Neuronavigator and Neurophysiological Monitoring in Neurosurgical Interventions

Can you explain the concept of neuronavigation?

Surgeons are guided during surgical interventions by our anatomical knowledge, preoperative anatomical and pathological images of each patient as well as our experience in similar cases.

Despite this background, there were certain possibilities of “getting lost” in the surgical field, not reaching the right place where the lesion was or invading important anatomical-functional areas, with the consequent risk of leaving neurological sequelae.

In the last decade the technical maturity of navigation systems has been reached, both in cranio-encephalic and vertebro-medullary surgery. These essentially consist of a system that positions the preoperative image in the real surgical field, in 3D and with an error limit of less than 1mm. This neuronavigation system, similar to GPS systems, has meant an enormous surgical advance and a drastic reduction in postoperative sequelae, apart from serving to store our experience on a case-by-case basis.

Not all neuronavigation equipment, as is the case with GPS systems, has the same possibilities. The most advanced ones provide the surgeon not only with anatomical information (3D reconstruction, lesion contours, vascularization…) but also with information on the functional areas and communication pathways between nerve centers.

What does neurophysiological monitoring mean and what is it used for?

Another great advance of this century has been the possibility of controlling in real time, during surgery, neurological functions such as vision, hearing, mobility and sensitivity, as well as the function of other pairs or cranial nerves (ocular mobility, sensitivity and mobility of the face or the complex mechanism of swallowing).

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In the past, this was done while the patient was awake. This was impossible to do in certain interventions. Today it is possible to monitor all these functions under general anesthesia. Except for language, where the patient must be awake and cooperative during surgery.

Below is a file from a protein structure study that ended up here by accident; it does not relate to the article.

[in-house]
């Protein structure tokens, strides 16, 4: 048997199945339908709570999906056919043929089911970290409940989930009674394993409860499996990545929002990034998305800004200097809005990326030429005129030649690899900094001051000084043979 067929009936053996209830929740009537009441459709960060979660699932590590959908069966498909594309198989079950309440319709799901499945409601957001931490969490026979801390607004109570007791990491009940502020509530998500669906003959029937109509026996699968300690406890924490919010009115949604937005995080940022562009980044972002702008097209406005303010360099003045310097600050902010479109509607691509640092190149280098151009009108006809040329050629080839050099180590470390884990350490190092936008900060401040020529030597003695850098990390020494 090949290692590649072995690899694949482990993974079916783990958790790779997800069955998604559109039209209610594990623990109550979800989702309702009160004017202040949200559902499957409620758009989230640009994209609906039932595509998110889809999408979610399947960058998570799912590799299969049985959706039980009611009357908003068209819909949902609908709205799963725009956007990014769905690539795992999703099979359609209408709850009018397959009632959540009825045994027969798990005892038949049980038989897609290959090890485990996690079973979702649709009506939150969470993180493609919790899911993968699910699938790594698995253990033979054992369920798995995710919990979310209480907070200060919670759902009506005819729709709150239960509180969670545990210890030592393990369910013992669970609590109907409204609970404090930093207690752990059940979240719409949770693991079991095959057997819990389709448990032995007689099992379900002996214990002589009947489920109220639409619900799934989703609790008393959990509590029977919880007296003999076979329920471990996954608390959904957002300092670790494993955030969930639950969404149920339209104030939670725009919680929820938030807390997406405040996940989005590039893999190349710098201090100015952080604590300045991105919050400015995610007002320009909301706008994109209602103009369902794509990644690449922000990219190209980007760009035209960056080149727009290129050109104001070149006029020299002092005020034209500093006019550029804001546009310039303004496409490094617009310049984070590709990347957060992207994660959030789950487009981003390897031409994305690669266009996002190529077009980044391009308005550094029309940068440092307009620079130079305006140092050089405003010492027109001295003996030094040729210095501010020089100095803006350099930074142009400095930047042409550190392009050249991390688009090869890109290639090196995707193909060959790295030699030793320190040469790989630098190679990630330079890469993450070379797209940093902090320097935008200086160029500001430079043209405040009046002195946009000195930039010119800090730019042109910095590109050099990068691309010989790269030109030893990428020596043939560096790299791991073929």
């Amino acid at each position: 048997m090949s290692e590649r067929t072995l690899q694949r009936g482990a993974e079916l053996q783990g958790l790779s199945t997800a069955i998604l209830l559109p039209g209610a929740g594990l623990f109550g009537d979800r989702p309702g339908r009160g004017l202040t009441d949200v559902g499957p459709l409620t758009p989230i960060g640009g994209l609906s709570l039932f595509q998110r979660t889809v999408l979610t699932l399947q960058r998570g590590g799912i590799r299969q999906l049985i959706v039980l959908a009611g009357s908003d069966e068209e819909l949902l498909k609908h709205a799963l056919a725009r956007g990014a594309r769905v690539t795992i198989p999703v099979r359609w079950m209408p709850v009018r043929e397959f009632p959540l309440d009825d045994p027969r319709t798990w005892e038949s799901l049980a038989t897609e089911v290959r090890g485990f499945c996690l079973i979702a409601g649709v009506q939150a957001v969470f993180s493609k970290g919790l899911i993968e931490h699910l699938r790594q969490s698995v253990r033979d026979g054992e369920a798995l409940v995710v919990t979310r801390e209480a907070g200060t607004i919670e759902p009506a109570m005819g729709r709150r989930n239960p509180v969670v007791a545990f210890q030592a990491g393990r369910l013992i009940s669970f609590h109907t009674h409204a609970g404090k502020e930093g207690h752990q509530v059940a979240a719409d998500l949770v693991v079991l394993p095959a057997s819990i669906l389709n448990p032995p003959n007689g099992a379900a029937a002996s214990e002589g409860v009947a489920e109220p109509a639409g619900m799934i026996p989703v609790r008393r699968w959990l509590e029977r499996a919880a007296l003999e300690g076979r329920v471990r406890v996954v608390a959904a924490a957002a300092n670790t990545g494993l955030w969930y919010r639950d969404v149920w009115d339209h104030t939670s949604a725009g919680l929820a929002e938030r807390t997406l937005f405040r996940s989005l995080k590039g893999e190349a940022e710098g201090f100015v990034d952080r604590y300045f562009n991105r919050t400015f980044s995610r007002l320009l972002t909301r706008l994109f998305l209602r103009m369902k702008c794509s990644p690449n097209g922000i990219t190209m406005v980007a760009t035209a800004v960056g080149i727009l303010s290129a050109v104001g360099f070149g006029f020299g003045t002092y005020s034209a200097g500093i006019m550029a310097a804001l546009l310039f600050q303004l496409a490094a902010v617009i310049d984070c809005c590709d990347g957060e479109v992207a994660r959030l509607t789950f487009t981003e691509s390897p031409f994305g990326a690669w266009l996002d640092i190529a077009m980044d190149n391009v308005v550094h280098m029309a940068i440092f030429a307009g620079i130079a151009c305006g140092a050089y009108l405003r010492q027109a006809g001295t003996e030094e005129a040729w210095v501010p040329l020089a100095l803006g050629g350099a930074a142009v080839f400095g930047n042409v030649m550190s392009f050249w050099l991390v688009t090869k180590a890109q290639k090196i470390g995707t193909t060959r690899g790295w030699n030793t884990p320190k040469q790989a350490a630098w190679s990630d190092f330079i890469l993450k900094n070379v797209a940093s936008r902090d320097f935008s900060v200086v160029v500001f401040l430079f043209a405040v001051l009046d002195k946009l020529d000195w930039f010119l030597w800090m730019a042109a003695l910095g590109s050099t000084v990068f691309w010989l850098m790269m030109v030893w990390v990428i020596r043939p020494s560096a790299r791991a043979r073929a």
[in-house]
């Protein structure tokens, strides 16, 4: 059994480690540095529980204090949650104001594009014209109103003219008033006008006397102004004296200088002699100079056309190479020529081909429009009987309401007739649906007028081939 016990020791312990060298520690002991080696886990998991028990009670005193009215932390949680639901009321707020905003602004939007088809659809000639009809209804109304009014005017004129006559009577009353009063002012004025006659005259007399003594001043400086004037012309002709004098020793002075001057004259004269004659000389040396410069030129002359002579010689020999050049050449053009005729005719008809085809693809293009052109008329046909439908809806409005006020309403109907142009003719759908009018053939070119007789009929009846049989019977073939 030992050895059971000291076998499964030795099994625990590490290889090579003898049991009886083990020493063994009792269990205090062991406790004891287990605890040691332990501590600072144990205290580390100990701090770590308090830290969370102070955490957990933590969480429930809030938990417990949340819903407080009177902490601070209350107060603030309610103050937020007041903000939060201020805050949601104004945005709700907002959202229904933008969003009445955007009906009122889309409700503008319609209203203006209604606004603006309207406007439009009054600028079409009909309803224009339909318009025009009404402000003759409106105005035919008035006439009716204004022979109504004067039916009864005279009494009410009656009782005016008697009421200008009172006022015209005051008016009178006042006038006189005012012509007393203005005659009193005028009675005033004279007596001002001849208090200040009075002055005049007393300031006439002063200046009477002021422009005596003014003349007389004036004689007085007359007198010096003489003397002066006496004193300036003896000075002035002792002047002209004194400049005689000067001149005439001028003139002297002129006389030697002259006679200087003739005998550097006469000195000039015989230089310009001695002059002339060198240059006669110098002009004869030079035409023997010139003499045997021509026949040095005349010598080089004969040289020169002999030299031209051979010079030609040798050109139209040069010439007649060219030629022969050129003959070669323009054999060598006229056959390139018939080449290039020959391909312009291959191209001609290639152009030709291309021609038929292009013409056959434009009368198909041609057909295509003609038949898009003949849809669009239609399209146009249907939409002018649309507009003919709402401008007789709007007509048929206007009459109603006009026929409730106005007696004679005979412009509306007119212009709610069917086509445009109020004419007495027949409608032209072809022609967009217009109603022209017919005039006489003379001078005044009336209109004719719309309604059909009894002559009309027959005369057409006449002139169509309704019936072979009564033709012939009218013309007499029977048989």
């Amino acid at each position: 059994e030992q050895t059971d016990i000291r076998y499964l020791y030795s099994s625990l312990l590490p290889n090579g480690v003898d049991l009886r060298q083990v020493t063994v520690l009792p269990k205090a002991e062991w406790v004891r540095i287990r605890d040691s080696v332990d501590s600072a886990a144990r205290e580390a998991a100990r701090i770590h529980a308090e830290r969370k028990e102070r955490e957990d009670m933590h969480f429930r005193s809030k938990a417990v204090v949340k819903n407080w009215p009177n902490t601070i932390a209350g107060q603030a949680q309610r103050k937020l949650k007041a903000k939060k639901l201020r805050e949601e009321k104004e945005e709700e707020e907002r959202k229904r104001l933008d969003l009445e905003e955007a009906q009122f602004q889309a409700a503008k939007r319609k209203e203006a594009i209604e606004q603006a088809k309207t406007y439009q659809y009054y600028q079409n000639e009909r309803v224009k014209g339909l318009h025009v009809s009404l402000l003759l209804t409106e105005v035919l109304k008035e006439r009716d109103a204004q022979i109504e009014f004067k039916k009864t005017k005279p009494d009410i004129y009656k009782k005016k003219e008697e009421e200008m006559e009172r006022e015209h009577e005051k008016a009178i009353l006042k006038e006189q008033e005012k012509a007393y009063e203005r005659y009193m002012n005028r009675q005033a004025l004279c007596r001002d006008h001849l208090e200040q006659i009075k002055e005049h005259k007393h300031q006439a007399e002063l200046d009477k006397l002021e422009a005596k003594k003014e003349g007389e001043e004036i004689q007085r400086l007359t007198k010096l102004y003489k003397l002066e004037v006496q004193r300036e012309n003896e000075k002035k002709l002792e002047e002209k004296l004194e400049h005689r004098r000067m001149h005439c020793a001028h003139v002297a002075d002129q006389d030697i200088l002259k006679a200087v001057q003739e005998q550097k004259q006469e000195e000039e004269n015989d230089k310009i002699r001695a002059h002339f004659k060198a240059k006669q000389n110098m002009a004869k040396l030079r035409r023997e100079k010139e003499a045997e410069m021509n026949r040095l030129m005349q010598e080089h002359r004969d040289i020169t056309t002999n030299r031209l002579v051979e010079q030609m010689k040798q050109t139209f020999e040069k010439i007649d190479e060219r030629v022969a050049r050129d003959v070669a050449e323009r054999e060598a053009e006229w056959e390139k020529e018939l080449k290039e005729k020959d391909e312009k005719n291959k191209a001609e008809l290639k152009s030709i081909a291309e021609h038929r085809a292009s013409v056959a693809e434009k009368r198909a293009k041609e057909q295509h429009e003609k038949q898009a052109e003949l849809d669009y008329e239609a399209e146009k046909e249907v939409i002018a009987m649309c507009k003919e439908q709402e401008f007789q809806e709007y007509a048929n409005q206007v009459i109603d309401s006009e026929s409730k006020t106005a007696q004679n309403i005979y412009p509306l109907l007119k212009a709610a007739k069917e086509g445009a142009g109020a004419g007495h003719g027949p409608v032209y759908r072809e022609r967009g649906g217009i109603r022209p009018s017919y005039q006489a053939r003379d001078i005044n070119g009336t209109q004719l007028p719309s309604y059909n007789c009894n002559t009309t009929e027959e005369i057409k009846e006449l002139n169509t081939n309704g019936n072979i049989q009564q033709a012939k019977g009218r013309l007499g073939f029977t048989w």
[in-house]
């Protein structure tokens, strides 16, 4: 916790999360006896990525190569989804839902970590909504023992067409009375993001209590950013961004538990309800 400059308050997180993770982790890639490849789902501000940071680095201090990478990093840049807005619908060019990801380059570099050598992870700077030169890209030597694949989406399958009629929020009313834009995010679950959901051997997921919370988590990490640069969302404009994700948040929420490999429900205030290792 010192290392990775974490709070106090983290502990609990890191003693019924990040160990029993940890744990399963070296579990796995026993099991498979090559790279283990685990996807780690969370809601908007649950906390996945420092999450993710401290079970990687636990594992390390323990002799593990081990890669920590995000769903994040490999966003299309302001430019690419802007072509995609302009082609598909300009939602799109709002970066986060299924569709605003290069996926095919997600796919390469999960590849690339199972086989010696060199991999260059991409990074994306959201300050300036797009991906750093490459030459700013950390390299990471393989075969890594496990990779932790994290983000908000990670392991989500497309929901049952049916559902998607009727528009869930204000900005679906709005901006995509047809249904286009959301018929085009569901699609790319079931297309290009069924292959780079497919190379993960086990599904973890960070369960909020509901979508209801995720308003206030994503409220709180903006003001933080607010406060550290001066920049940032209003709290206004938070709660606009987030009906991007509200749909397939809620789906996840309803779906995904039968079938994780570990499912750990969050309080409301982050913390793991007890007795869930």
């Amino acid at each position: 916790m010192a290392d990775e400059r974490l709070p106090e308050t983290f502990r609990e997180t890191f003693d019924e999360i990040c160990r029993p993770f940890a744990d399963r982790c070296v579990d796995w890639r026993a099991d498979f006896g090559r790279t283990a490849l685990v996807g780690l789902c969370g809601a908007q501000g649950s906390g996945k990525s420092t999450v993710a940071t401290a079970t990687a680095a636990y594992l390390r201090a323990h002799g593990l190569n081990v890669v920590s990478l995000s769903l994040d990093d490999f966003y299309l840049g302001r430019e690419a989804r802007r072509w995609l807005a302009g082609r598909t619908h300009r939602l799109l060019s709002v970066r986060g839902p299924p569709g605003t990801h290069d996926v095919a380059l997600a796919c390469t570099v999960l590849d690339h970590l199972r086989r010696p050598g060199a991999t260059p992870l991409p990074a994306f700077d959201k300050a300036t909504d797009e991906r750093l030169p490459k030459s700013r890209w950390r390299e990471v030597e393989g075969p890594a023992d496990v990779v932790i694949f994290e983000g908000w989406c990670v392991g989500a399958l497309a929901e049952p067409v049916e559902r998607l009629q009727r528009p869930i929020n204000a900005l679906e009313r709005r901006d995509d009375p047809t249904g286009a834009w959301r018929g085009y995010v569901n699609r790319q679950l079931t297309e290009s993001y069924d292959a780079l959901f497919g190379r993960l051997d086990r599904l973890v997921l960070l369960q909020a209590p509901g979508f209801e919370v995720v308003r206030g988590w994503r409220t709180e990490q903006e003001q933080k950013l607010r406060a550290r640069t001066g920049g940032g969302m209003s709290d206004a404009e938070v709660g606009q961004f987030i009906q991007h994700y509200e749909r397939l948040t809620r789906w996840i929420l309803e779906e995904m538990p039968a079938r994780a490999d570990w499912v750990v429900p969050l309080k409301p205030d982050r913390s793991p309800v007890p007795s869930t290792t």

This neurophysiological monitoring requires a great technological effort and a great professional capacity on the part of the neurophysiologist who is present during the entire surgical procedure. Sometimes there are more than 50 cables between the patient and the monitor collecting and sending signals.

In this way, tumor lesions or other types of lesions that need to be treated or removed are approached today in a complementary way: anatomically (with the help of the neuronavigator) and functionally (neurophysiological monitoring). In this way, the safest routes are designed to access the lesion and we have control of the possible damage we could cause if we go beyond the limits of the lesion and enter functionally important risk areas.

What are the advantages of these advances in neurosurgical interventions?

Today, therefore, we have a new conception of the surgical procedure. In addition to the surgeon’s knowledge and experience, real anatomical and functional data are added, in real time, during the entire surgical time.

This serves as a guide for the neurosurgeon. It makes you more aware of the anatomy (often distorted by the injury) and warns you of the risks of producing sequelae, before a pathway or an important nerve center is definitely injured.

In fact, this means that neurosurgery is becoming the safest surgery in existence, in terms of the lowest percentage of producing sequelae or irreversible lesions.

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And, posing the problem in reverse, it is increasingly inconceivable that lesions in functionally important brain structures can be treated if these means are not available. And it is becoming clear that, apart from the professional quality of the neurosurgeon, the availability of increasingly sophisticated neuronavigation and neurophysiological monitoring systems is directly related to good results.